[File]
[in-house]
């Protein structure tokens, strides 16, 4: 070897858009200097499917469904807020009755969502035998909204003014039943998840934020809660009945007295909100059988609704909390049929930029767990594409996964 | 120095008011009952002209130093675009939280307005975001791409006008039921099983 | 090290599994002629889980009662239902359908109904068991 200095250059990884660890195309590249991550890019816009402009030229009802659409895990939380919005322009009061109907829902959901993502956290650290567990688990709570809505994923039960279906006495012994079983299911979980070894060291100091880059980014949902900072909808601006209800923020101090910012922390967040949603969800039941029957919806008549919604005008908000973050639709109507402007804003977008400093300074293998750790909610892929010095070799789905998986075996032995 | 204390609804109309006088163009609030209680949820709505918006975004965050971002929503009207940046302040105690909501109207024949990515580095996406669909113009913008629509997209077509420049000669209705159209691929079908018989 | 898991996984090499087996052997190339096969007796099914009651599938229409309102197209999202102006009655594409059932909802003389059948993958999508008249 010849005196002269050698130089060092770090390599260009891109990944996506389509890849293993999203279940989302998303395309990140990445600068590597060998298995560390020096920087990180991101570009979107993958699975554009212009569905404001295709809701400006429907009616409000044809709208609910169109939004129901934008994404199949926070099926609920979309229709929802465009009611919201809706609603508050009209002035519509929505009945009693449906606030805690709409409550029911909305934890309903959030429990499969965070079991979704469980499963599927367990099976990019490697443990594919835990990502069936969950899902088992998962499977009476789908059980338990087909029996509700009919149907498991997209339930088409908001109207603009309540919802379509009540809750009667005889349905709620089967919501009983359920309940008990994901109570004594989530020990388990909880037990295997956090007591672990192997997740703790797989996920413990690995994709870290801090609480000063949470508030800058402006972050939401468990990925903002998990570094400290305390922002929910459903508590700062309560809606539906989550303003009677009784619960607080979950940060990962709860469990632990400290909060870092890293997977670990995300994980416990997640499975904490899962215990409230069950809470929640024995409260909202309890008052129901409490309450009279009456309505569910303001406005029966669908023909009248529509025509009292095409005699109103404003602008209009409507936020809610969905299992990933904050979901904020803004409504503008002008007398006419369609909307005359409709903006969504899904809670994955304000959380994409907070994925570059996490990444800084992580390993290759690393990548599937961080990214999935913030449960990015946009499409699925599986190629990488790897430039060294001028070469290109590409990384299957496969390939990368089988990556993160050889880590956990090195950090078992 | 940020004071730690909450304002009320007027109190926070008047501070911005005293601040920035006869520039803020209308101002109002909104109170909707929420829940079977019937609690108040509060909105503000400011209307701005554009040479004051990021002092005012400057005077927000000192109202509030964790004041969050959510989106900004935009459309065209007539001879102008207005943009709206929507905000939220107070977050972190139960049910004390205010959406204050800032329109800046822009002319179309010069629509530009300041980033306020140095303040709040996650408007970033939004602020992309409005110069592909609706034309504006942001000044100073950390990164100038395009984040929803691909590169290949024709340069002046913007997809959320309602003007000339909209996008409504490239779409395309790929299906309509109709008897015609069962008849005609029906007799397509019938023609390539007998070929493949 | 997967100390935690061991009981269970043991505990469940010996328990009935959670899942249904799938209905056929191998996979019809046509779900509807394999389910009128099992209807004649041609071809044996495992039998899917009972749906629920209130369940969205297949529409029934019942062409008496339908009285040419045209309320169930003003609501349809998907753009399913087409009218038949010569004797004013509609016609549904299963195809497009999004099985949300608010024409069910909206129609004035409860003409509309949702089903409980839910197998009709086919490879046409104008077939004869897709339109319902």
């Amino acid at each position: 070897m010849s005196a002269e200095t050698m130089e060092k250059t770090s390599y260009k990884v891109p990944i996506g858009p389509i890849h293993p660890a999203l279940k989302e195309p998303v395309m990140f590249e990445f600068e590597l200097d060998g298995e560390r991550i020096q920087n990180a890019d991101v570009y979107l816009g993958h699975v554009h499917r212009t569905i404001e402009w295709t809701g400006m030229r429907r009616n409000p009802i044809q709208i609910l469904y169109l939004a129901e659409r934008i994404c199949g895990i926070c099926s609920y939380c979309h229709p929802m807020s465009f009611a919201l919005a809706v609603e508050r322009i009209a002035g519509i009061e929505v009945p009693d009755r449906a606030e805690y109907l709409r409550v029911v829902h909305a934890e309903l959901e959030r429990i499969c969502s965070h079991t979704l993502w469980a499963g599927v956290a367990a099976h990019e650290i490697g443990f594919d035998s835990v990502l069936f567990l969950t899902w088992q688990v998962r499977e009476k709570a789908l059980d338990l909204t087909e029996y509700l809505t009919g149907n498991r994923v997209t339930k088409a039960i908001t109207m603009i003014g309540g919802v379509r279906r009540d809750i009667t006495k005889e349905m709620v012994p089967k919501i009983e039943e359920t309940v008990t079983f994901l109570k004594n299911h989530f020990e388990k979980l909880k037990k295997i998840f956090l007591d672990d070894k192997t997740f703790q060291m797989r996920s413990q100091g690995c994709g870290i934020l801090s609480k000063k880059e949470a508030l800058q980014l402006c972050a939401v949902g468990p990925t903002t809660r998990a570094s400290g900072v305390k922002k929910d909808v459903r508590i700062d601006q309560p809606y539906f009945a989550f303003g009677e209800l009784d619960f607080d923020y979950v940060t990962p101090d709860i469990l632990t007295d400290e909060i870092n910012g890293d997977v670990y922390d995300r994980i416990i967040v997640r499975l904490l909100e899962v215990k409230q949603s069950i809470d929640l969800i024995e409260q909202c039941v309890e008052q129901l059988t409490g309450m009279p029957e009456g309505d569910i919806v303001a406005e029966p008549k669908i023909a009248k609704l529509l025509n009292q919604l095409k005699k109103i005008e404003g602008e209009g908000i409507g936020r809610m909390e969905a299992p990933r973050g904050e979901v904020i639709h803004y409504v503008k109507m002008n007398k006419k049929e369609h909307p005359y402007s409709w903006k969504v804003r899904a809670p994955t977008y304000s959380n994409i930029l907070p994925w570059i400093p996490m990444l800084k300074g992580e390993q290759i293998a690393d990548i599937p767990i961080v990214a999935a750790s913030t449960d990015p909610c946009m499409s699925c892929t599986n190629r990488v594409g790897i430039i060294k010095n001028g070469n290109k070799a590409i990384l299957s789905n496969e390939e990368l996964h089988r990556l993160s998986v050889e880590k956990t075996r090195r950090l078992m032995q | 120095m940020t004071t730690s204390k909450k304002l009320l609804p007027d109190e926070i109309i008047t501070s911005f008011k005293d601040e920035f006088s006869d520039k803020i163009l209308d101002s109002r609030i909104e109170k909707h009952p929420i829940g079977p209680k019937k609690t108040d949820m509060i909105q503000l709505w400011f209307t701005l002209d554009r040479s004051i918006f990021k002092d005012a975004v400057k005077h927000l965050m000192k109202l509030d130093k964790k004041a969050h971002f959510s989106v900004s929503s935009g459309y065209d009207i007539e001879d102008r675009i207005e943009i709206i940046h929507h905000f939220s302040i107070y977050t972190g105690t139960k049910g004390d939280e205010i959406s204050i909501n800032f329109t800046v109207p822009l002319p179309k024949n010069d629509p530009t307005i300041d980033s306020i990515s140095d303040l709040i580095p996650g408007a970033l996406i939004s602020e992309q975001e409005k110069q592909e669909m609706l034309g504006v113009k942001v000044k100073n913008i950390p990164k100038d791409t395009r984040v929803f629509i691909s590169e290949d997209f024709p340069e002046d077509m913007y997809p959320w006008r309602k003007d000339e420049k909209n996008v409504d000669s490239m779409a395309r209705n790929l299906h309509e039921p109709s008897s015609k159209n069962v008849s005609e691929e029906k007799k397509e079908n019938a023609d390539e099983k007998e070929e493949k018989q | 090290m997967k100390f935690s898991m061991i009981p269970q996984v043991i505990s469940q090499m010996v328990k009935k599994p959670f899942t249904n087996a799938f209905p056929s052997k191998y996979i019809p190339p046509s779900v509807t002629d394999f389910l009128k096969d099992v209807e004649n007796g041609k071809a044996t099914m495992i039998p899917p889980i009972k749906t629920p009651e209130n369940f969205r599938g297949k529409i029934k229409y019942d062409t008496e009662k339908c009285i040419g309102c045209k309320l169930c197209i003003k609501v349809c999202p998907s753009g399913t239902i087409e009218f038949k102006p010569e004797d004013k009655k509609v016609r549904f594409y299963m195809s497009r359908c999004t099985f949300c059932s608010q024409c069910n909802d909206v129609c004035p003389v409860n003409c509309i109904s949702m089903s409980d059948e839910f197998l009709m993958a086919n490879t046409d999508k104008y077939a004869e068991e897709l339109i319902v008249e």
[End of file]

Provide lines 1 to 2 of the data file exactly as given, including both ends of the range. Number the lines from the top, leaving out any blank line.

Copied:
[in-house]
């Protein structure tokens, strides 16, 4: 070897858009200097499917469904807020009755969502035998909204003014039943998840934020809660009945007295909100059988609704909390049929930029767990594409996964 | 120095008011009952002209130093675009939280307005975001791409006008039921099983 | 090290599994002629889980009662239902359908109904068991 200095250059990884660890195309590249991550890019816009402009030229009802659409895990939380919005322009009061109907829902959901993502956290650290567990688990709570809505994923039960279906006495012994079983299911979980070894060291100091880059980014949902900072909808601006209800923020101090910012922390967040949603969800039941029957919806008549919604005008908000973050639709109507402007804003977008400093300074293998750790909610892929010095070799789905998986075996032995 | 204390609804109309006088163009609030209680949820709505918006975004965050971002929503009207940046302040105690909501109207024949990515580095996406669909113009913008629509997209077509420049000669209705159209691929079908018989 | 898991996984090499087996052997190339096969007796099914009651599938229409309102197209999202102006009655594409059932909802003389059948993958999508008249 010849005196002269050698130089060092770090390599260009891109990944996506389509890849293993999203279940989302998303395309990140990445600068590597060998298995560390020096920087990180991101570009979107993958699975554009212009569905404001295709809701400006429907009616409000044809709208609910169109939004129901934008994404199949926070099926609920979309229709929802465009009611919201809706609603508050009209002035519509929505009945009693449906606030805690709409409550029911909305934890309903959030429990499969965070079991979704469980499963599927367990099976990019490697443990594919835990990502069936969950899902088992998962499977009476789908059980338990087909029996509700009919149907498991997209339930088409908001109207603009309540919802379509009540809750009667005889349905709620089967919501009983359920309940008990994901109570004594989530020990388990909880037990295997956090007591672990192997997740703790797989996920413990690995994709870290801090609480000063949470508030800058402006972050939401468990990925903002998990570094400290305390922002929910459903508590700062309560809606539906989550303003009677009784619960607080979950940060990962709860469990632990400290909060870092890293997977670990995300994980416990997640499975904490899962215990409230069950809470929640024995409260909202309890008052129901409490309450009279009456309505569910303001406005029966669908023909009248529509025509009292095409005699109103404003602008209009409507936020809610969905299992990933904050979901904020803004409504503008002008007398006419369609909307005359409709903006969504899904809670994955304000959380994409907070994925570059996490990444800084992580390993290759690393990548599937961080990214999935913030449960990015946009499409699925599986190629990488790897430039060294001028070469290109590409990384299957496969390939990368089988990556993160050889880590956990090195950090078992 | 940020004071730690909450304002009320007027109190926070008047501070911005005293601040920035006869520039803020209308101002109002909104109170909707929420829940079977019937609690108040509060909105503000400011209307701005554009040479004051990021002092005012400057005077927000000192109202509030964790004041969050959510989106900004935009459309065209007539001879102008207005943009709206929507905000939220107070977050972190139960049910004390205010959406204050800032329109800046822009002319179309010069629509530009300041980033306020140095303040709040996650408007970033939004602020992309409005110069592909609706034309504006942001000044100073950390990164100038395009984040929803691909590169290949024709340069002046913007997809959320309602003007000339909209996008409504490239779409395309790929299906309509109709008897015609069962008849005609029906007799397509019938023609390539007998070929493949 | 997967100390935690061991009981269970043991505990469940010996328990009935959670899942249904799938209905056929191998996979019809046509779900509807394999389910009128099992209807004649041609071809044996495992039998899917009972749906629920209130369940969205297949529409029934019942062409008496339908009285040419045209309320169930003003609501349809998907753009399913087409009218038949010569004797004013509609016609549904299963195809497009999004099985949300608010024409069910909206129609004035409860003409509309949702089903409980839910197998009709086919490879046409104008077939004869897709339109319902």